Episode 4, Calypso – In which we get a break from Stephen, and are introduced to the much more engaging Leopold Bloom, and his wife Molly.
Oh Leopold, Leopold, where have you been for the past 47 pages? Episode 4 heralds in a brand new protagonist, Leopold Bloom, who I am immediately enamored of. Call me a romantic, but the way he dotes on his cheating wife Molly is downright sweet.
The episode opens with Bloom going on his first of many errands of this interminably long day, to obtain some breakfast. Right away he is distinguished from Stephen in his lust for life and embracing of it, and yet as we will find out over the subsequent 635 pages, there are also some parallels between the two.
We get our first glimpse of Dublin through Bloom’s eyes as he steps outside of his door, and yet curiously he is preoccupied with sensations of foreign places that he has never been to:
Somewhere in the east: early morning: set off at dawn, travel round in front of the sun, steal a day’s march on him. Keep it up for ever never grow a day older technically. Walk along a strand, strange land, come to a city gate, sentry there, old ranker too, old Tweedy’s big moustaches leaning on a long kind of a spear. Wander through awned streets. Turbaned faces going by. Dark caves of carpet shops, big man, Turko the terrible, seated cross-legged smoking a coiled pipe. Cries of sellers in the streets. Drink water scented with fennel, sherbet. Wander along all day. Might meet a robber or two. Well, meet him. Getting on to sundown. The shadows of the mosques along the pillars: priest with a scroll rolled up. A shiver of the trees, signal, the evening wind. I pass on. Fading gold sky. A mother watches from her doorway. She calls her children home in their dark language. High wall: beyond strings twanged. Night sky moon, violet, colour of Molly’s new garters. Strings. Listen. A girl playing one of these instruments what do you call them: dulcimers. I pass.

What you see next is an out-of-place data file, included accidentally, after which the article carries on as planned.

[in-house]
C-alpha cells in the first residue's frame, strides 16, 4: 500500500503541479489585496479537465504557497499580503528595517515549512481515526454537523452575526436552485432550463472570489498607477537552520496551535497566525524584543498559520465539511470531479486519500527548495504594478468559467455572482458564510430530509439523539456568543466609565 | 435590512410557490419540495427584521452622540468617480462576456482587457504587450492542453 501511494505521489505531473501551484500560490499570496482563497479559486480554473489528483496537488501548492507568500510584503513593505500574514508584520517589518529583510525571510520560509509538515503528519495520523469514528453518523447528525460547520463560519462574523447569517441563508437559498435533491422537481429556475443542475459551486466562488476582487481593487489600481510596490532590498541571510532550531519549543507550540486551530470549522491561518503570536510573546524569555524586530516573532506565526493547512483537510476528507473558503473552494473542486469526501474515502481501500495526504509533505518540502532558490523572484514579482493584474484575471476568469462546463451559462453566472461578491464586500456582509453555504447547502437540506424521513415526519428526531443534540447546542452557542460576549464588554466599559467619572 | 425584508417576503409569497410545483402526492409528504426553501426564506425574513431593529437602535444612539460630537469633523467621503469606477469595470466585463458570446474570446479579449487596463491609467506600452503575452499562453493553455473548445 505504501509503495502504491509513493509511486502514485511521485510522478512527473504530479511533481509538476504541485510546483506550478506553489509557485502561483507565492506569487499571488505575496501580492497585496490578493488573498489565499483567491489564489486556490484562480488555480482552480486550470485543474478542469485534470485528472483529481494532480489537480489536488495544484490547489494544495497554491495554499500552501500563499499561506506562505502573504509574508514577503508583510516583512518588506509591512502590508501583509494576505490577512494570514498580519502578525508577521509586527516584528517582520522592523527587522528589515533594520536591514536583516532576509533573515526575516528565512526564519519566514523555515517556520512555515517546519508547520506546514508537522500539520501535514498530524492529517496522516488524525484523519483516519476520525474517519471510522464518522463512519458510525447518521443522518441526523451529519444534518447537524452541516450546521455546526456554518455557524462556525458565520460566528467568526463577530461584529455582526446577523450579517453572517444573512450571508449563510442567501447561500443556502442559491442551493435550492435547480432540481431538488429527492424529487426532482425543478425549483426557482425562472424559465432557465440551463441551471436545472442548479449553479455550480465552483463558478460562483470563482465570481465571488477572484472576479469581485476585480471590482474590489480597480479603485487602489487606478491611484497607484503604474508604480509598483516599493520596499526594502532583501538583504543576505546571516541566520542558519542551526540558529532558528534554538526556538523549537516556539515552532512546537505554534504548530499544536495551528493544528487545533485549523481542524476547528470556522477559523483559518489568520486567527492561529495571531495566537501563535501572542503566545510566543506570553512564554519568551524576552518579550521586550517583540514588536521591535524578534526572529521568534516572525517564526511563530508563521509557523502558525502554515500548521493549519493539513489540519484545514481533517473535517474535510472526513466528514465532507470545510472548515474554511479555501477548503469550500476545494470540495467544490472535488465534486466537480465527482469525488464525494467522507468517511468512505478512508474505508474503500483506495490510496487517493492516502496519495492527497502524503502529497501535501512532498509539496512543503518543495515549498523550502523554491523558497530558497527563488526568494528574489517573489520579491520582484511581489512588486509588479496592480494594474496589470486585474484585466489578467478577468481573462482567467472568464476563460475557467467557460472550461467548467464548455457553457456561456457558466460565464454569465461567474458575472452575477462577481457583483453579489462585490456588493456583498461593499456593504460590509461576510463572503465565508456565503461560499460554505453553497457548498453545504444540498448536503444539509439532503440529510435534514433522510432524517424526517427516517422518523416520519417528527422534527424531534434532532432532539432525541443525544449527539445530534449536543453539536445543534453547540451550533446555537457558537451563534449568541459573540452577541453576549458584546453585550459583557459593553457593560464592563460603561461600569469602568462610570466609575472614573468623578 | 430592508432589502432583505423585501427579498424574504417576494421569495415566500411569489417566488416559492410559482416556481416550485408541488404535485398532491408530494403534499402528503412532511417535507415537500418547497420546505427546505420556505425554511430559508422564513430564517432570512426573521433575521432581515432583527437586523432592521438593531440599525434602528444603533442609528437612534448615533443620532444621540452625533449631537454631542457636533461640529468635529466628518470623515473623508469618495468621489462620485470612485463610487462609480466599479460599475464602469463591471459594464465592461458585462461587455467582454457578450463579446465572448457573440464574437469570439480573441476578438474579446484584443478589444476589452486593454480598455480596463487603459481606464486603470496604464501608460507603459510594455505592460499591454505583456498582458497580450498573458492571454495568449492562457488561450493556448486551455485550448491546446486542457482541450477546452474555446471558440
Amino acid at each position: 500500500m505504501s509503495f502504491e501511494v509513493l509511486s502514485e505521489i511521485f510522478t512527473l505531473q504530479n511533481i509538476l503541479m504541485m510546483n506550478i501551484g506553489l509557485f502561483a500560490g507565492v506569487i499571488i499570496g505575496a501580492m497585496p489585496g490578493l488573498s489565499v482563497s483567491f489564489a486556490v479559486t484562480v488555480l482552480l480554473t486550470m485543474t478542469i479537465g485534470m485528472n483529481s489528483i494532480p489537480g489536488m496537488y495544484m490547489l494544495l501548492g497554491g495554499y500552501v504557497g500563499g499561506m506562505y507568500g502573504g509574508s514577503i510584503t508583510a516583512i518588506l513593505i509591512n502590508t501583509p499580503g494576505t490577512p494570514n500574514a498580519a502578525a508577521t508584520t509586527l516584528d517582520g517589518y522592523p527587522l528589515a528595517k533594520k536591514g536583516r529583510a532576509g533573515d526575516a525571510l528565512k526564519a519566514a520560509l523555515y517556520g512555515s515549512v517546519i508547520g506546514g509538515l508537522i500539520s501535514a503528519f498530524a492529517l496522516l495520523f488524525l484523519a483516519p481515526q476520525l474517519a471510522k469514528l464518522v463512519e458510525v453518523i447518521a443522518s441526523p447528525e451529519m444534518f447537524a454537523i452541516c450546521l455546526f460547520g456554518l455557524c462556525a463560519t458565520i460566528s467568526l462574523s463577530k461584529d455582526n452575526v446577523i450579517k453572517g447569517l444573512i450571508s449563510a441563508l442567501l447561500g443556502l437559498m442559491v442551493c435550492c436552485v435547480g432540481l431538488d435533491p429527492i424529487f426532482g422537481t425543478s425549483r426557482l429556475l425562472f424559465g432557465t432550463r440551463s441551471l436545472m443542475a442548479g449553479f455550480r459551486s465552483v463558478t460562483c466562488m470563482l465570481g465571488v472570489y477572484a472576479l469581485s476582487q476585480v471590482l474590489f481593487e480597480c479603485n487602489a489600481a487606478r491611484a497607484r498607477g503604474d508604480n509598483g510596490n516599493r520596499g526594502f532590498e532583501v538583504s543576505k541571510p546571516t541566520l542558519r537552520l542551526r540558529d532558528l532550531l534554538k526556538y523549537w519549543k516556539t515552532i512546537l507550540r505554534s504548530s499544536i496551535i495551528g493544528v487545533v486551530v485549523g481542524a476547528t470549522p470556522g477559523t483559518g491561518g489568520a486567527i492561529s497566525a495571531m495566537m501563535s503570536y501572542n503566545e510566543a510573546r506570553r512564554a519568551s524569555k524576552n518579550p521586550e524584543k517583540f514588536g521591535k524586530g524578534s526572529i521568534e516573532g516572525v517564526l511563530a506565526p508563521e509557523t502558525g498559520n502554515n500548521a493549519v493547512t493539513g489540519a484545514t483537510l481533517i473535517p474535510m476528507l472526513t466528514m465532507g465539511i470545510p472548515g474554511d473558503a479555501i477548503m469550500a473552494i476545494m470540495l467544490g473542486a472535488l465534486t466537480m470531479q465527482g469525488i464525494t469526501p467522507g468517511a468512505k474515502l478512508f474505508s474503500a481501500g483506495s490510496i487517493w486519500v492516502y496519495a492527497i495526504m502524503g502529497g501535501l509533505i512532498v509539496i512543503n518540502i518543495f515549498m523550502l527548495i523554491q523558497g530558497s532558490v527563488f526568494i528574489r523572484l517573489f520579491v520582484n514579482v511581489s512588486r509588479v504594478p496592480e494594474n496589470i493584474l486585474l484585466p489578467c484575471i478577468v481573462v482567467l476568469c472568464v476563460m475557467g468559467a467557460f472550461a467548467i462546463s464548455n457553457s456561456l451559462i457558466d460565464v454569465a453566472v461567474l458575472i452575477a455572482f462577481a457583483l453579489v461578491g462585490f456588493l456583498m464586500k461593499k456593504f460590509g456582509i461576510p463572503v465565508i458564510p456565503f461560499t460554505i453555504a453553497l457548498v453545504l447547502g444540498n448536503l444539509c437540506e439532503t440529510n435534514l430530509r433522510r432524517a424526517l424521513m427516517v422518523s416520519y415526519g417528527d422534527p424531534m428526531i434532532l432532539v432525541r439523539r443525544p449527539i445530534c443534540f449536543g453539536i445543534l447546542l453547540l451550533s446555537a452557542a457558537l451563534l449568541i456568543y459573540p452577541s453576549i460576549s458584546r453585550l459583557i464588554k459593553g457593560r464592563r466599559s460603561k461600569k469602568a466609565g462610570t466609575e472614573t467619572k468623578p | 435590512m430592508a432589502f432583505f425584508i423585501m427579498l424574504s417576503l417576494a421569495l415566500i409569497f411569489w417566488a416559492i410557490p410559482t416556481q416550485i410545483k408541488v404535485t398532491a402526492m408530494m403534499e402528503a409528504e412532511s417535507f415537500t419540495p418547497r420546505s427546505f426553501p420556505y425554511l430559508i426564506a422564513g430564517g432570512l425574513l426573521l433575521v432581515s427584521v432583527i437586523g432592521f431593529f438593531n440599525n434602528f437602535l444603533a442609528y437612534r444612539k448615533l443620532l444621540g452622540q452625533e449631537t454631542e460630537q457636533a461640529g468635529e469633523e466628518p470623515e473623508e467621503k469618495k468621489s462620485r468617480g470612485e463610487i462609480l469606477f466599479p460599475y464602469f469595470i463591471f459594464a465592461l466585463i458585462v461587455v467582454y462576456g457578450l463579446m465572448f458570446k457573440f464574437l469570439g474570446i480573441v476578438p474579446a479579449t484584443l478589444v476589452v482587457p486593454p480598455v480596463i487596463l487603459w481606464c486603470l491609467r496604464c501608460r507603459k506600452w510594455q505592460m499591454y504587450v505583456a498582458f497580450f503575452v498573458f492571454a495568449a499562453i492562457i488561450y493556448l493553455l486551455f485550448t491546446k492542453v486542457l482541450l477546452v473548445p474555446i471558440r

Probably not a bit like it really. Kind of stuff you read: in the track of the sun. Sunburst on the titlepage. He smiled, pleasing himself.
And a short while later, Bloom’s mind wanders again to a far off locale as he considers and re-considers the prospect of a land purchase in Turkey, advertised in a flyer, “Nothing doing. Still an idea behind it.”
I’m not sure if this sort of reverie is meant to mark Bloom as the foreign — a Jew with immigrant origins, dressed in black no less — but very much connected to the soon to be newly independent Ireland, or serves some other purpose. For as much as Bloom is rooted in the current, complete with saucy wife, a profession, a child, a grilled Kidney for breakfast … he is also shown to be a bit dreamy in these passages. He is of the same vein as Stephen. Despite being grounded, or rather immersed in, the messy to-do of life he is also caught up with his own regret and sadness. These passages remind me of the gentle fantasy-making of far off places and romance of exploration that most of us have at some stage or another, whether it be to replace the current doldrums or to take our mind on an adventure.
Joyce himself was writing his masterpiece amid the turmoil of the 19-teens, at a time of world war and revolution, yet set placidly 14-years earlier as the momentum for what was to happen in his own country was taking up steam. In a book that is so specific upon every comma and made-up word choice, I have to think this return to the past had some significance.